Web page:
Why Your Next Hire Should Be a Coding School Graduate From startups to large corporations, hiring a coding school graduate offers many benefits.

By John Wechsler

Opinions expressed by Entrepreneur contributors are their own.

Nicolas Balcazar | EyeEm | Getty Images

The future of work doesn't involve technology. The future of work is technology, but not in the way many predict. The common fear I've witnessed across multiple industries is that technology will take over human jobs. While at some level this is true (especially for industries like manufacturing), the question workers should be asking is not, "Will a robot take my job?" but rather, "How can I make myself indispensable for a tech-driven future?"

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While not every company sells a technology product, most companies will be the product of technology in the next five years. That being said, the most indispensable "hard" skill for the jobs of the future is one that is underrepresented in classrooms nationwide.

According to HourofCode.org, despite the fact that computer science jobs are the top source of new wages in the U.S., only 40 percent of schools teach computer programming. For 21st-century students, this critical body of knowledge is missing from most curricula. Just as students learn how electricity or the digestive system works, so too should they understand computers and the internet as a fundamental element of the world we live in.

While many schools are implementing meaningful programs to better prepare students for technology jobs, widespread change takes years to complete. In the meantime, an unlikely "genre" of education has stepped in to help people make the jump into technology careers: coding schools.

Related: Why You Shouldn't Hire Your Friends

Course Report reports that almost 23,000 students graduated from coding schools in 2017, growing more then tenfold since the first coding school opened in 2012. Most coding schools or "coding boot camps" run for three to six months and teach programming languages like Javascript, Ruby on Rails, Python and .NET.

From startups to large corporations, hiring a coding school graduate offers many benefits:

1. Coding school grads bring diversity into your company.

Research has proven time and time again that companies with high employee diversity tend to perform better than those that do not. Coding schools attract people from all walks of life, gender and ethnicity aside. Stay-at-home moms looking to re-enter the workforce, 20-somethings who never finished school and adults looking to try a new career are common in coding school graduating classes. Diversity -- of background, thought and skills -- is fundamental to success for any business.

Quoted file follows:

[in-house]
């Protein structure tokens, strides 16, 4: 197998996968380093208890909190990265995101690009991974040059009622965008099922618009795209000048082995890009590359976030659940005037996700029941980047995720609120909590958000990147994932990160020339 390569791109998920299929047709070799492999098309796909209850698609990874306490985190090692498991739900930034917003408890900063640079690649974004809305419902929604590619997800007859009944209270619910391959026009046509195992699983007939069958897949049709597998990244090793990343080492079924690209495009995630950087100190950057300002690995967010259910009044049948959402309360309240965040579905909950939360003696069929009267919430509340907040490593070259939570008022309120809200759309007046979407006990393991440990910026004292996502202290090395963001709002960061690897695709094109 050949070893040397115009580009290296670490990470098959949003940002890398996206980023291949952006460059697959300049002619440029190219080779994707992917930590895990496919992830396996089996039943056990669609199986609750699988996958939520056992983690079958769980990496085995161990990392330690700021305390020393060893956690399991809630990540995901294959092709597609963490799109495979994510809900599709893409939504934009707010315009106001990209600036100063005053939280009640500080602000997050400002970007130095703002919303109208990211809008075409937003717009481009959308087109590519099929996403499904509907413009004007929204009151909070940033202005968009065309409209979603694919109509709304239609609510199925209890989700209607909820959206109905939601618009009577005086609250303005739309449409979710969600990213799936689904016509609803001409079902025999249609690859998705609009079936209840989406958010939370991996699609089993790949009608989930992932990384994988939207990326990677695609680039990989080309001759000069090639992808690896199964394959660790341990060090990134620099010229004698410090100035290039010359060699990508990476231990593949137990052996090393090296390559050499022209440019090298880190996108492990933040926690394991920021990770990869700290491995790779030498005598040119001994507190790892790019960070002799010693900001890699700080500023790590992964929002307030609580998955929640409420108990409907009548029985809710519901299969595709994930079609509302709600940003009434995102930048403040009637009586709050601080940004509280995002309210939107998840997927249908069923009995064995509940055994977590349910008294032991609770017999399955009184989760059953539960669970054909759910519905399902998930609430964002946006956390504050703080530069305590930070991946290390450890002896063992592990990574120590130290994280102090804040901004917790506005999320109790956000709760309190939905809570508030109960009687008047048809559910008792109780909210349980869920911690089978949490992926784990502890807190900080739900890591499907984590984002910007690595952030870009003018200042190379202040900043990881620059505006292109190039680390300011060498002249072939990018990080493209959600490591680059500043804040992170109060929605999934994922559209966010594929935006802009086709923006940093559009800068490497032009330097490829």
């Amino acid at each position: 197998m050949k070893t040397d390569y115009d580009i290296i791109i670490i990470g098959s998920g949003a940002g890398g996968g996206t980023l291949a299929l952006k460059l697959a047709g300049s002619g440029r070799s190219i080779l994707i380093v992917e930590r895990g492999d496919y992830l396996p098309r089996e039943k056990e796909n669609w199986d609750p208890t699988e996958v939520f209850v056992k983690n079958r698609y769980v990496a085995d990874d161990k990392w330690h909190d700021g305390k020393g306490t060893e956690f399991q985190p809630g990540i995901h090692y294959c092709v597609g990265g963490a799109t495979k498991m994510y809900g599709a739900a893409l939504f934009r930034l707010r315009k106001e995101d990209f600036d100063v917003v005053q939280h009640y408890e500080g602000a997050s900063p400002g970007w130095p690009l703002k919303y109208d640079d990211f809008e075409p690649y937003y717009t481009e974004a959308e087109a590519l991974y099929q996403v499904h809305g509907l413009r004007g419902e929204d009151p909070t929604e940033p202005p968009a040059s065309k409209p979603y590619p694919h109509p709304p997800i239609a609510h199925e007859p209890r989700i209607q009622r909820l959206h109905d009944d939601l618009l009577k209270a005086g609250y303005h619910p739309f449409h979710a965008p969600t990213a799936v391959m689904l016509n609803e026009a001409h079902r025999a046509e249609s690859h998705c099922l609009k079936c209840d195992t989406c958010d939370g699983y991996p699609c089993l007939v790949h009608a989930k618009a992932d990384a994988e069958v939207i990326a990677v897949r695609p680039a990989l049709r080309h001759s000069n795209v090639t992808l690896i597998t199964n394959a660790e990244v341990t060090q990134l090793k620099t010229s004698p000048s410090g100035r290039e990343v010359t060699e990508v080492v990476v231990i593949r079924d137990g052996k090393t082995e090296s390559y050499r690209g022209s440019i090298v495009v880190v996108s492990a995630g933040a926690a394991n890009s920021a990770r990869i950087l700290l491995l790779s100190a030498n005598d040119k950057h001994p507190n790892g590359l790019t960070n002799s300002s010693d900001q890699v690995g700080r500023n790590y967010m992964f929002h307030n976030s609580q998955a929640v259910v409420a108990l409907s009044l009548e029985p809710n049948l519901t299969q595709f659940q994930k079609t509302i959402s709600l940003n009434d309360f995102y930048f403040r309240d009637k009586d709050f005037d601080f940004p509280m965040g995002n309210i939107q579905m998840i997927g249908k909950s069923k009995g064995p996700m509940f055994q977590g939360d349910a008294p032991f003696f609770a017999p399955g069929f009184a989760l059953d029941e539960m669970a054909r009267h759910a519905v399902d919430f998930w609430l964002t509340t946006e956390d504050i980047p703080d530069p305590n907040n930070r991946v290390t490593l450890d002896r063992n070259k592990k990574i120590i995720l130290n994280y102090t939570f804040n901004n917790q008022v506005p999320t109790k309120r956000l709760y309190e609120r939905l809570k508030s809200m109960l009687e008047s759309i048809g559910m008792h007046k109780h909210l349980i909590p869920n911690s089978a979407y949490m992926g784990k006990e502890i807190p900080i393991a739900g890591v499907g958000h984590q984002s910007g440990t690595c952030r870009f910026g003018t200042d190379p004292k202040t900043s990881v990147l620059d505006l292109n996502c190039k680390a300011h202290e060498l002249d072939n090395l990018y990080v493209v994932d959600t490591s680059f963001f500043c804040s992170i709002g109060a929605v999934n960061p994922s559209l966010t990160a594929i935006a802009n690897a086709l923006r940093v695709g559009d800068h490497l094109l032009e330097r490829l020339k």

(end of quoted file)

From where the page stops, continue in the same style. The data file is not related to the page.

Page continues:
2. Coding school grads are eager to learn and take risks.

Students learning code essentially put their lives on hold for three to six months to learn an entirely new skill. When students emerge on the other side as graduates, they are hungry for projects that allow them to continue honing their skills. Thus, coding school grads are also quite teachable. Any business leader who has dealt with an unteachable person knows the value of an employee that takes feedback in stride.

Related: Why Your Startup's First Hires Need to Be Women

In the same vein, coding school grads are willing to take risks. For businesses solving complex problems with technology, risk-takers are essential members of the team. Coding school grads' dogged pursuit of learning and proclivity for trying new things make them excellent employees.

3. Coding school grads will champion your company.

Many coding schools teach students the soft skills to succeed in business along with code. From handling networking events to answering interview questions, many coding school students emerge as polished professionals. Having learned to "walk the walk and talk the talk," grads will represent your business well to their networks.

John Wechsler

Founder, Launch Indiana; Founder, Launch Fishers

John Wechsler has founded, co-founded or served in C-level roles in several high-growth and venture-backed startups including Formstack, Formspring and DeveloperTown. He is founder of Launch Fishers, a launchpad for high-potential enterprises, and Launch Indiana, an entrepreneurial mentorship initiative.

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